Pop Art Myths
10 June to 14 Septembre 2014
Tickets on sale now
Alma-Tadema and Victorian Painting
in the Pérez-Simón Collection
From 25 June to 12 October 2014 (extended closing date)
Collaboration between painters was a habitual practice in both Holland and Flanders. The specialisation that had come about in painting in various genres that became fully independent in the 17th century encouraged these associations between two or more painters, although we already have important examples of the division and organisation of artistic activity dating from the previous century.
These copper plates are the result of collaboration between two painters, who both signed them with their names. David Teniers II painted the figures and Jan van Kessel I, an artist who specialised in still lifes with flowers, insects and animals, executed the decorative borders that frame both episodes. In the case of Teniers, these two panels are interesting works that allow us to appreciate how the artist approached a historical theme, which was a relatively uncommon type of subject within his oeuvre. Teniers and Kessel worked together on other occasions.
These oils, together with the remainder of the series to which they belonged, may have been commissioned by two members of the Moncada family: Luis Guillermo de Moncada or his brother Ignacio de Moncada, as a wedding gift for the marriage of Fernando de Aragón y Moncada, heir to the family title, and María Teresa Fajardo de Mendoza y Rivera. The paintings remained with the family until 1870, at which point they were auctioned in Paris. Before reaching the Thyssen-Bornemisza collection they were with two dealers in Paris and were in a private collection. They were also auctioned in New York and were with the Scheidwimmer gallery in Munich, from where they were acquired for the Collection.
The two copper plates were part of a series of twenty panels that narrate the deeds of two Sicilian noble brothers of Spanish origin, Guillermo Ramón Moncada and Antonio Moncada. Twelve scenes are devoted to the former, painted by Willem van Herp (six), Luigi Primo il Gentile (five), and Adam Frans van der Meulen (one). Antonio Moncada is the subject of the eight remaining panels that were commissioned from David Teniers II, who painted them shortly after the first half of the series was completed. Jan van Kessel was commissioned to paint the decorative borders of all twenty panels. The episodes depicted, in which the two brothers are the principal protagonists, take place in Sicily around the end of the 14th and beginning of the 15th century. The compositions resemble tapestry cartoons and in fact we know that six of the panels on the subject of Luis Guillermo Ramón Moncada were used for this purpose and provided the bases for tapestries woven in Flanders.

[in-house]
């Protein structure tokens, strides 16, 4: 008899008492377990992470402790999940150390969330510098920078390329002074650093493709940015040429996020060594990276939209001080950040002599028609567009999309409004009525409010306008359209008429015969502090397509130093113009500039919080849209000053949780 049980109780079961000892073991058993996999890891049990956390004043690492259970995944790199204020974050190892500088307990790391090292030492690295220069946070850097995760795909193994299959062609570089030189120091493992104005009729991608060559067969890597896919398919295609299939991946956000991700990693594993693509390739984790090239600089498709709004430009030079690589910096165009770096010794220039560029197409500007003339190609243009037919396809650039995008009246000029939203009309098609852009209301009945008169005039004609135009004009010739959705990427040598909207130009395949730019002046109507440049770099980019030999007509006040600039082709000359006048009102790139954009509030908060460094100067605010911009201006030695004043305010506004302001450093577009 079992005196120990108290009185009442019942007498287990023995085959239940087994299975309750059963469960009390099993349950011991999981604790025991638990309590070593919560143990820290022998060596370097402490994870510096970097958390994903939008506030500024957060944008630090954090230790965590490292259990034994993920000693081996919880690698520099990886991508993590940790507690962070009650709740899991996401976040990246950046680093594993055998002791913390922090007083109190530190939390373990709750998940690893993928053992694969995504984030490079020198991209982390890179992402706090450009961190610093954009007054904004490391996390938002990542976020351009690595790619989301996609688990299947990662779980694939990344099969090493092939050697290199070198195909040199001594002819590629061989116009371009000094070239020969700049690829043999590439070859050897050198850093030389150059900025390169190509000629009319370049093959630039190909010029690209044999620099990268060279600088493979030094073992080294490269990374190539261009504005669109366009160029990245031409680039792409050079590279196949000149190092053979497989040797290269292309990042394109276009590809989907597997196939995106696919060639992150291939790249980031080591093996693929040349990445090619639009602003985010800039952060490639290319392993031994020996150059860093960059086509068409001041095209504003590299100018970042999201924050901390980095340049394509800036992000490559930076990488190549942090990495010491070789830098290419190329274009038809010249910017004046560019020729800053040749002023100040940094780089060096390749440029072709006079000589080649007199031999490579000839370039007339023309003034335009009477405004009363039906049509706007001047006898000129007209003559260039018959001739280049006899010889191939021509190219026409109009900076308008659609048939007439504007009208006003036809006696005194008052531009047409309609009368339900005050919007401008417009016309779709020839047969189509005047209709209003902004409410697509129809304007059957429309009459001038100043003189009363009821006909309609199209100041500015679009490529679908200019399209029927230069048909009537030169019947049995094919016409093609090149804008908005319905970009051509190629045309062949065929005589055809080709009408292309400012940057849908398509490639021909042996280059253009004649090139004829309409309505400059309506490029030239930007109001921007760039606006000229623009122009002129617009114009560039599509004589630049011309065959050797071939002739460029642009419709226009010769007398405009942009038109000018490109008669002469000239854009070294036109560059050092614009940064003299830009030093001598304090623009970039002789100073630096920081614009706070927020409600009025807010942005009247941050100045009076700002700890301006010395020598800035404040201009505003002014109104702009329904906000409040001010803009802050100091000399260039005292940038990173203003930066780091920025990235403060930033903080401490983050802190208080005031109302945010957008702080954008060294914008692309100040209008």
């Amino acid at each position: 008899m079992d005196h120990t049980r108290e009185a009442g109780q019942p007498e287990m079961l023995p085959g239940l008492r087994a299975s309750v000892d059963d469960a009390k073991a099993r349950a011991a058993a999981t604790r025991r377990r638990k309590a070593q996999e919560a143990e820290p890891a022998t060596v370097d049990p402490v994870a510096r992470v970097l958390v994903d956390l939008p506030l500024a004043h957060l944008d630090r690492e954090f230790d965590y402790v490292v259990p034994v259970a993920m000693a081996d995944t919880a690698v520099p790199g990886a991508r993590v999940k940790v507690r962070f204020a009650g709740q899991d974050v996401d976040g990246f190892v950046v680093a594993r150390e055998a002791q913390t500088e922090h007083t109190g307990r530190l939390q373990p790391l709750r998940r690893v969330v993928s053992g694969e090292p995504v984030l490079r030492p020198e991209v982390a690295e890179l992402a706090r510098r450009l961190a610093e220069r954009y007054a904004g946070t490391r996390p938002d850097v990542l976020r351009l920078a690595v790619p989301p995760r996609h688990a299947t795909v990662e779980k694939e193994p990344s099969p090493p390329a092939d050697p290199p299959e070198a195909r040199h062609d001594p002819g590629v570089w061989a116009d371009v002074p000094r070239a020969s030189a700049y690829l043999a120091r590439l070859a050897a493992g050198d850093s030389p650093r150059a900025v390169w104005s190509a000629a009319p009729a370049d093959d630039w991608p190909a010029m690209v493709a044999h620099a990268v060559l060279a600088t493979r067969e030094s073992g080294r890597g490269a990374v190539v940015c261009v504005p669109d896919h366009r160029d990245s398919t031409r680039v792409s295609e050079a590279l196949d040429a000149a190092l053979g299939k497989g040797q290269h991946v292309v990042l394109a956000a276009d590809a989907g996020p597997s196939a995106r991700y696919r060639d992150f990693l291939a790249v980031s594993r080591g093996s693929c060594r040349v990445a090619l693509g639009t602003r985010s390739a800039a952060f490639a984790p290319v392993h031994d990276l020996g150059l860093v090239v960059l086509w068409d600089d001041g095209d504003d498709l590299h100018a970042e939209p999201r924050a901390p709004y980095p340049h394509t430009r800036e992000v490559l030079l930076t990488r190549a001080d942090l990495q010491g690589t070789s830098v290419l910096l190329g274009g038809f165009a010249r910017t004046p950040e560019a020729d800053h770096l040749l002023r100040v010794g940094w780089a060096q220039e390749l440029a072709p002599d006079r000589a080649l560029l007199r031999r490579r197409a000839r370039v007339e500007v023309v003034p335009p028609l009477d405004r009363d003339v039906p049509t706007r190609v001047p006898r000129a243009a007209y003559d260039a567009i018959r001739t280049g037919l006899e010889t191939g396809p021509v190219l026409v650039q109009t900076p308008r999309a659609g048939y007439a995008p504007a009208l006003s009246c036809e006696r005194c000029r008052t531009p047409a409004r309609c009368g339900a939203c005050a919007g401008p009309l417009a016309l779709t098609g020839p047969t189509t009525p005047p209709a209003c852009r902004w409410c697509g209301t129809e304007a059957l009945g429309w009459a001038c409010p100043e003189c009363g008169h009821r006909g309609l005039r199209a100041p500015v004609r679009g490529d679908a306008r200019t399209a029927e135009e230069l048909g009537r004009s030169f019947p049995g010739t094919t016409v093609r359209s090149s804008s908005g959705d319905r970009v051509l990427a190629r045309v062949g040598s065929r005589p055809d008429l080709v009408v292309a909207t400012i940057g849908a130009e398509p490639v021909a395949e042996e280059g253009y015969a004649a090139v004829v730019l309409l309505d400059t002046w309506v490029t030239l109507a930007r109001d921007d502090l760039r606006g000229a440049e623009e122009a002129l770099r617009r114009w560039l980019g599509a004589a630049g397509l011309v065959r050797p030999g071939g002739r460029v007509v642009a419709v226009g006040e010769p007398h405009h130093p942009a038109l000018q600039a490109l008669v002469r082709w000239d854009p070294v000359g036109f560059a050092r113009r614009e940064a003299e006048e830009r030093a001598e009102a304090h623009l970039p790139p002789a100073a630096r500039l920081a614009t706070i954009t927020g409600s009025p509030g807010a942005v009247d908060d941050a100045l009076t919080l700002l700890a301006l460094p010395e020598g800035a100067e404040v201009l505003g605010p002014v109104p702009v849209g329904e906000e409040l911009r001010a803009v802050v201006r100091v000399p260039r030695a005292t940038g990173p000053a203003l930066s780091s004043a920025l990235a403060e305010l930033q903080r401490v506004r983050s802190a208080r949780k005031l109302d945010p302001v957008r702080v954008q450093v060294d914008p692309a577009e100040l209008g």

In the first of the present two panels, Antonio de Moncada, having defeated the rebels, represented by two kneeling men in the foreground, receives the keys of the city held by a young boy on a tray. Wearing ceremonial armour and holding the baton of captain-general in his hand, Antonio de Moncada accepts the gift, standing under an ornate blue canopy. Teniers completes the scene with other figures wearing decorative armour, using two sources of light, one in the background of the scene in which he locates various groups in a classical-style setting, and the other illuminating the principal scene in the foreground. The border by Van Kessel has six small putti playing or holding objects such as a glass of wine, flowers, crowns or swinging from large ribbons. The musical instruments, pieces of armour, flowers and two concerts of exotic birds at the top provide a brilliant framework for the historical episode.
The second panel, which depicts an episode that chronologically took place prior to that of the keys, depicts the presentation of the baton of captain-general to Antonio Moncada by Queen Blanca of Sicily. As in the previous scene, the events take place in an interior, but here the solemn event is witnessed by a large group of prelates and other dignitaries gathered before the queen’s throne. In this case Van Kessel decorated his border with putti and numerous objects and instruments relating to war, including coats-of-arms, lances, swords, arrows and standards, as well as various military musical instruments such as drums and trumpets. Van Kessel framed the scenes at the sides with pilasters and two busts symbolising Justice and Liberalitas Regis.
The copper plates that complete this series on the Moncada brothers are now divided between private collections and the descendents of the Marquis of Villafranca.